Apple’s iOS operating system is built on Unix, which implies that you can take your Unix-based C code, wrap it around some Apple iOS UI goodness, and have an iPhone application.
(Well, it’s more complicated than that. But if you’re a crusty ol’ Unix hacker like myself, there is something gratifying being able to use fopen() and getenv() instead of Apple’s NS-wrapped calls to these same routines.)
So how do you know what the environment variables are that are available on your phone?
Simple: I wrote a simple iOS program which neatly displays all of the available environmental variables.
And the variables available appear to be:
- PATH: The path of available unix commands
- TMPDIR: The temporary directory path (points to the temp folder in your sandbox)
- SHELL: /bin/sh, natch.
- HOME: The home directory of your application (points to the root of your sandbox)
- USER: mobile, natch.
- LOGNAME: mobile
and some odd ones I’ve never seen:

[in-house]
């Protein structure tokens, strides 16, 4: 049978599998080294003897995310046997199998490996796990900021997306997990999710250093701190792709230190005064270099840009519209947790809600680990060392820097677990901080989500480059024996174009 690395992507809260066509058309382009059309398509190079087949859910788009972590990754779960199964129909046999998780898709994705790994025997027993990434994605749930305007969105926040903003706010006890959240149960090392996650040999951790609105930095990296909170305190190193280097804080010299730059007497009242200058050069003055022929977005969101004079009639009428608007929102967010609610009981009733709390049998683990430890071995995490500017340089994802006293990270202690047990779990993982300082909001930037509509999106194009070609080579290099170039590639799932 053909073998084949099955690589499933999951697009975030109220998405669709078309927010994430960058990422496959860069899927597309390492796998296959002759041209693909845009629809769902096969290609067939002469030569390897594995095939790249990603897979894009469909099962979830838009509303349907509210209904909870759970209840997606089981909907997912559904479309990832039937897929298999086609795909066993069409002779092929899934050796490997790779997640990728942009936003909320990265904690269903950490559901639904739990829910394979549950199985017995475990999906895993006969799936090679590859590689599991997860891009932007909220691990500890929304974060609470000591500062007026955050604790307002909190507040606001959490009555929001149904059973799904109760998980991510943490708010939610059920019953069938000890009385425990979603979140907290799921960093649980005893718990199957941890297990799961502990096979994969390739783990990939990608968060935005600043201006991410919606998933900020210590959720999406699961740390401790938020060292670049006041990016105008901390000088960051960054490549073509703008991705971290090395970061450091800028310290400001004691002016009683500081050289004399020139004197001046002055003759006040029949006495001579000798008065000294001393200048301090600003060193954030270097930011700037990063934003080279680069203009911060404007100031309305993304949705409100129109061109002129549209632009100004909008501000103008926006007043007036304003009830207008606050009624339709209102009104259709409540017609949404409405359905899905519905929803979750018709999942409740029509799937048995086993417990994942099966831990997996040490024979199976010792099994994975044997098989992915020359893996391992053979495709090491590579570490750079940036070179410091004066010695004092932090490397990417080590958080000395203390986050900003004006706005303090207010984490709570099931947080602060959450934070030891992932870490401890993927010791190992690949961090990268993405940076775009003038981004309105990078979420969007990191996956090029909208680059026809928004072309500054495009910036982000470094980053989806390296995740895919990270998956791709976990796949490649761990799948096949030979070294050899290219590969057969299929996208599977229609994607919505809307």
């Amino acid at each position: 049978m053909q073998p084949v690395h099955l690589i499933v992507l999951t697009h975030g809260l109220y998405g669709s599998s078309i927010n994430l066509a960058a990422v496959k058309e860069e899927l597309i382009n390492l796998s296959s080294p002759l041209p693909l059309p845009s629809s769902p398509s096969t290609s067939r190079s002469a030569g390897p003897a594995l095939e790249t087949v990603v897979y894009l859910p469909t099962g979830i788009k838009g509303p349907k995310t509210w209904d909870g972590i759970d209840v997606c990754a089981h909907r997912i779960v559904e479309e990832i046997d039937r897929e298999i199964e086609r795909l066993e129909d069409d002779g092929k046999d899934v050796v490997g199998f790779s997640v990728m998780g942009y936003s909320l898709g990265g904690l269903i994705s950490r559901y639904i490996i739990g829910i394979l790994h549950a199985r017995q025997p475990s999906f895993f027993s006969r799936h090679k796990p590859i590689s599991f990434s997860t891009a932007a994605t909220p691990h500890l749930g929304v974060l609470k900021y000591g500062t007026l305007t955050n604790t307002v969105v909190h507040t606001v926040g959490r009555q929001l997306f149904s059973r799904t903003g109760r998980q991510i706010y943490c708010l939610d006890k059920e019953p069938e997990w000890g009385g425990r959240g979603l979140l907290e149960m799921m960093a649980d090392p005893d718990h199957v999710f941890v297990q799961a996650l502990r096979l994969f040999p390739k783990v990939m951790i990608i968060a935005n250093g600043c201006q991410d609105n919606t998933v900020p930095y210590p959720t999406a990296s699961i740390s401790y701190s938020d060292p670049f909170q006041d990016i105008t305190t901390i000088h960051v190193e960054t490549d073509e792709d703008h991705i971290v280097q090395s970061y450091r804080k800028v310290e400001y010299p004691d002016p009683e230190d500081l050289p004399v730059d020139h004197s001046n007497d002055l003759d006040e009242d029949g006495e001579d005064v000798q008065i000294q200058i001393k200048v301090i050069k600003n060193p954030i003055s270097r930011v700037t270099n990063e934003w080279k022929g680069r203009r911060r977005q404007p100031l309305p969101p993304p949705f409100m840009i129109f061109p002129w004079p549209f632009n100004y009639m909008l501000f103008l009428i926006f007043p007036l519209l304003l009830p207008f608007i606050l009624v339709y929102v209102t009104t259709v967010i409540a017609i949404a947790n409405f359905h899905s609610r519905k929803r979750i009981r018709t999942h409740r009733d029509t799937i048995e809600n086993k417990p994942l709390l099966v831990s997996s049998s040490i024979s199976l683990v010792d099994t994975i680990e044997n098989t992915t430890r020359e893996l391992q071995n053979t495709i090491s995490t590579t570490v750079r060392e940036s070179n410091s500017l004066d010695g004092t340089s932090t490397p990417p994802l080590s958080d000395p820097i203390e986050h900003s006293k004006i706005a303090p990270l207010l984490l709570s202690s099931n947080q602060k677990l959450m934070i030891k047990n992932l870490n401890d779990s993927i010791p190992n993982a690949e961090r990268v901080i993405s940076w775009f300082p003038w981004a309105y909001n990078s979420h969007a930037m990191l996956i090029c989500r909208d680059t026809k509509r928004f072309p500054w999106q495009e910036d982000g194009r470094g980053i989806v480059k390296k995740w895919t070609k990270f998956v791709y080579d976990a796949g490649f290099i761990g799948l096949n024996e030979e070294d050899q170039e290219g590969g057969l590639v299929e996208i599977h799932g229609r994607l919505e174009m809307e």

- __CF_USER_TEXT_ENCODING = 0x1F5:0:0
- CFFIXED_USER_HOME, which appears to be the same as HOME
In a debug environment I’m seeing the additional oddball variables:
- CFLOG_FORCE_STDERR = YES
- NSUnbufferedIO = YES
- DYLD_INSERT_LIBRARIES = some path apparently on my host computer. (?)
Now this is on my iPhone running iOS 5.1; YMMV. Which is why I uploaded the program. Though it appears I would trust that both HOME and TMPDIR will both be available and point to the right place, and constructing the paths to the Documents and Library folders is just a matter of concatenating the path string returned from HOME. So if you need to write a new file to the Documents folder in the home directory of your application you can write:
char buffer; strcpy(buffer,getenv("HOME")); strcat(buffer,"/Documents/myfile.txt"); FILE *f = fopen(buffer,"w"); ... fclose(f);